As soon as Fred heads north, he learns that Fredetta has been captured and will need to be rescued. At a glance, this is just a typical damsel in distress that anybody who's played video games has seen countless times by now, but I really do like how it's not that Fredetta is helpless, it's just that Fred is a big jerk who stole her laser blaster.


The rest of the room is uneventful. It's empty and flashes like everything else.


Now here's a lovely looking board. STK's ability to create "wrong" colors really gets used here to depict an alien ecology. Purple forests and green water cover the room.

Oddly enough, Super Tool Kit doesn't have a dedicated board for forest tiles, only including a small handful of alternatives, but calling them things like "Wheat" or "Ash", possibly hinting at the first idea of pre-created blends.

Actually playing the board, it's a basic forest based action board. Collect keys, avoid making the paths wider than they need to be, and enjoy shooting in a straight corridor.


The arboretum expands onto a second board which contains the locked doors and several more keys. Myth does something pretty uncommon here by mixing forests with sliders. It's not really much of a puzzle, but instead it forces the player to destroy a lot of forest tiles to collect the key inside, ensuring a wide area for enemies to now move about it.

It worked on me! I wound up dying here. Oops. Upon reloading, I'm back in the split before the aborteum, so I opted to try the other path first instead.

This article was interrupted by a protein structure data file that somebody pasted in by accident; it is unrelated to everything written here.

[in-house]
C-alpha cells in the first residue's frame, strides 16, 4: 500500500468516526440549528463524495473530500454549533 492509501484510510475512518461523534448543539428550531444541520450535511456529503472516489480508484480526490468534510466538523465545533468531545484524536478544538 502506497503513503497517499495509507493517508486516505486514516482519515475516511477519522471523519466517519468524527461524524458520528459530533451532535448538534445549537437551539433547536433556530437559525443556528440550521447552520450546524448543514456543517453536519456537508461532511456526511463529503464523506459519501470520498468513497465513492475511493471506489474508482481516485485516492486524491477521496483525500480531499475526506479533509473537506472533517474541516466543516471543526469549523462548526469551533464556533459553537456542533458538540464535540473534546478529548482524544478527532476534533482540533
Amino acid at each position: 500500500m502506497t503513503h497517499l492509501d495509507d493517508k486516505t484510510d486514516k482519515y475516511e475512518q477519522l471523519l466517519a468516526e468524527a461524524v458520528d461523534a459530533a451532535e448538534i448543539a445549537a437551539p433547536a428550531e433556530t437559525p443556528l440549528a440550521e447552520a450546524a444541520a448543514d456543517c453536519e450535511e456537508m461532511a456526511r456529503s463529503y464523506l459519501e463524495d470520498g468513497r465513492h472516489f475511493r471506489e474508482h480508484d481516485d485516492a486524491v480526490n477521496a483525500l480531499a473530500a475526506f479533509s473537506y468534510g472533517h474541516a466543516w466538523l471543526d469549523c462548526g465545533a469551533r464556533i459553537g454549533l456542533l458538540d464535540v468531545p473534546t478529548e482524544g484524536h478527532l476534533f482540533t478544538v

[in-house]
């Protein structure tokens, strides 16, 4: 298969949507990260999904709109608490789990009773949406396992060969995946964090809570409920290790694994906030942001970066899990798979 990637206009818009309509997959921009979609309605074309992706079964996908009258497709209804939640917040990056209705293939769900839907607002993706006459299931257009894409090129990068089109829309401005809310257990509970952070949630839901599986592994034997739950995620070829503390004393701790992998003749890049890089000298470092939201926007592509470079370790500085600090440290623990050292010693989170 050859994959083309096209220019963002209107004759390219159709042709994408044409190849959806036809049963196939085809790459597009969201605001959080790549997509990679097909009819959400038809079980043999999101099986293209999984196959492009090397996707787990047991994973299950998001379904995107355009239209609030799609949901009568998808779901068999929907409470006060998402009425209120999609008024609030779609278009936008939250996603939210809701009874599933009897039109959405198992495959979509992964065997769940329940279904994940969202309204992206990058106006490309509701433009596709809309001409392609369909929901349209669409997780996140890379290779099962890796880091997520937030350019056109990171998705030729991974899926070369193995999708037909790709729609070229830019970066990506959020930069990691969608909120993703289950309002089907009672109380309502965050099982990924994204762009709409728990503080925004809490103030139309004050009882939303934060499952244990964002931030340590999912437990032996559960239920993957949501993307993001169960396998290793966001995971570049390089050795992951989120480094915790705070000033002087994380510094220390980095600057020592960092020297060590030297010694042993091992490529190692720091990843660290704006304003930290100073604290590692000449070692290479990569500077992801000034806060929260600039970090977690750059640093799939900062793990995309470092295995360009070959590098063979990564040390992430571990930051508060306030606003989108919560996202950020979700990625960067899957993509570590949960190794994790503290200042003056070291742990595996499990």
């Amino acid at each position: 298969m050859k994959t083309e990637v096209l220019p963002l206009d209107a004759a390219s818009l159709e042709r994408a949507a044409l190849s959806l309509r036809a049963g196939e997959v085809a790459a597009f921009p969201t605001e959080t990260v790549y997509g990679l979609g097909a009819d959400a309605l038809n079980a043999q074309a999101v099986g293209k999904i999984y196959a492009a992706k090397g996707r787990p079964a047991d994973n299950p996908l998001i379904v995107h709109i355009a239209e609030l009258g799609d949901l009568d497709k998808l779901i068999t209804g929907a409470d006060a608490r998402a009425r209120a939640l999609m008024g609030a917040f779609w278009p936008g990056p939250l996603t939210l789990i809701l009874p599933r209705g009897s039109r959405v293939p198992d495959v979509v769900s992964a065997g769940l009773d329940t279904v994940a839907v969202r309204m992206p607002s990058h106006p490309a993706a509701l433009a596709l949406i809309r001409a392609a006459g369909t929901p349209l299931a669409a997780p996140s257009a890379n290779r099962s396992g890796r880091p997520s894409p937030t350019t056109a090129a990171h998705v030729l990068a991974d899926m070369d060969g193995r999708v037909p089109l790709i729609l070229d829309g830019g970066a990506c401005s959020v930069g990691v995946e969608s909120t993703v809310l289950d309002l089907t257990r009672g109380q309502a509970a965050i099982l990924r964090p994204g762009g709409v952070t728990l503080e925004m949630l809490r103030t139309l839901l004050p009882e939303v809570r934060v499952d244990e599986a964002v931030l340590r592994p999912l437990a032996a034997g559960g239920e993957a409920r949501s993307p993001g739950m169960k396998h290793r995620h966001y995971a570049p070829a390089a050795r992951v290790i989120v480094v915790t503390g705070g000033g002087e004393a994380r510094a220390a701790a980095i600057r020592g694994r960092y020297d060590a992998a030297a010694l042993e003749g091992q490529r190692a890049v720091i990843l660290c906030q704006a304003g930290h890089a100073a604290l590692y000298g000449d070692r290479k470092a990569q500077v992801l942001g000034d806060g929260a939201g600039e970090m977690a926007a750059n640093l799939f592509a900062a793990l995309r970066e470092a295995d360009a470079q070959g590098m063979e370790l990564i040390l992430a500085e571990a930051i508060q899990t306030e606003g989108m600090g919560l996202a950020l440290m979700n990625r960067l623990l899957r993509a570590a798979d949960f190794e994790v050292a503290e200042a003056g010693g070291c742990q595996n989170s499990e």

Beta control offers an impressive amount of aliens to fight, and without much in the way of cover.


The intelligence values are once again tilted upwards, causing long lines of creatures which makes this room a lot more survivable than it might have otherwise been. My ammo at this point was enough to shoot pretty freely, but not so much that I could just hold down the button without worry if I was hitting anything yet or not.


By this point, the game's visual vocabulary is clearer, and the player will know to shoot up the control panel to be rewarded with a key.


There's still another set of controls in the middle of the room however, which gives Fred the chance to gamble on pushing a button. I'm saddened that there's no third choice here.


The button's purpose isn't that difficult to guess. It opens up all the locked doors, letting out the last few aliens, but also rewarding Fred with a good amount of gems and ammo for his trouble.